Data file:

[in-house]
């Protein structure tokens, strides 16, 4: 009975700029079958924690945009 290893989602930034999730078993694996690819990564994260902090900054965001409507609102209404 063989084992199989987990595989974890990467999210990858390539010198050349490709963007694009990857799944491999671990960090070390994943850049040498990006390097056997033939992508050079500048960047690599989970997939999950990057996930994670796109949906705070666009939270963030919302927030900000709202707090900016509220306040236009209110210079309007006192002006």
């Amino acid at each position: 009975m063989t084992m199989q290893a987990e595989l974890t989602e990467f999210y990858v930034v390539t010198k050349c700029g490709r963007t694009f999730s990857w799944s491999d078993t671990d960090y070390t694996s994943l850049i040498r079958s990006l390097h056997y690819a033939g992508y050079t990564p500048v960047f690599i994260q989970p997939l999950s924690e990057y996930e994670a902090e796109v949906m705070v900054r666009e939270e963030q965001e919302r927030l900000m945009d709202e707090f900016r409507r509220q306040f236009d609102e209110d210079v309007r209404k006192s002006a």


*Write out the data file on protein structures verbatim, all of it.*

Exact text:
[in-house]
């Protein structure tokens, strides 16, 4: 009975700029079958924690945009 290893989602930034999730078993694996690819990564994260902090900054965001409507609102209404 063989084992199989987990595989974890990467999210990858390539010198050349490709963007694009990857799944491999671990960090070390994943850049040498990006390097056997033939992508050079500048960047690599989970997939999950990057996930994670796109949906705070666009939270963030919302927030900000709202707090900016509220306040236009209110210079309007006192002006």
């Amino acid at each position: 009975m063989t084992m199989q290893a987990e595989l974890t989602e990467f999210y990858v930034v390539t010198k050349c700029g490709r963007t694009f999730s990857w799944s491999d078993t671990d960090y070390t694996s994943l850049i040498r079958s990006l390097h056997y690819a033939g992508y050079t990564p500048v960047f690599i994260q989970p997939l999950s924690e990057y996930e994670a902090e796109v949906m705070v900054r666009e939270e963030q965001e919302r927030l900000m945009d709202e707090f900016r409507r509220q306040f236009d609102e209110d210079v309007r209404k006192s002006a």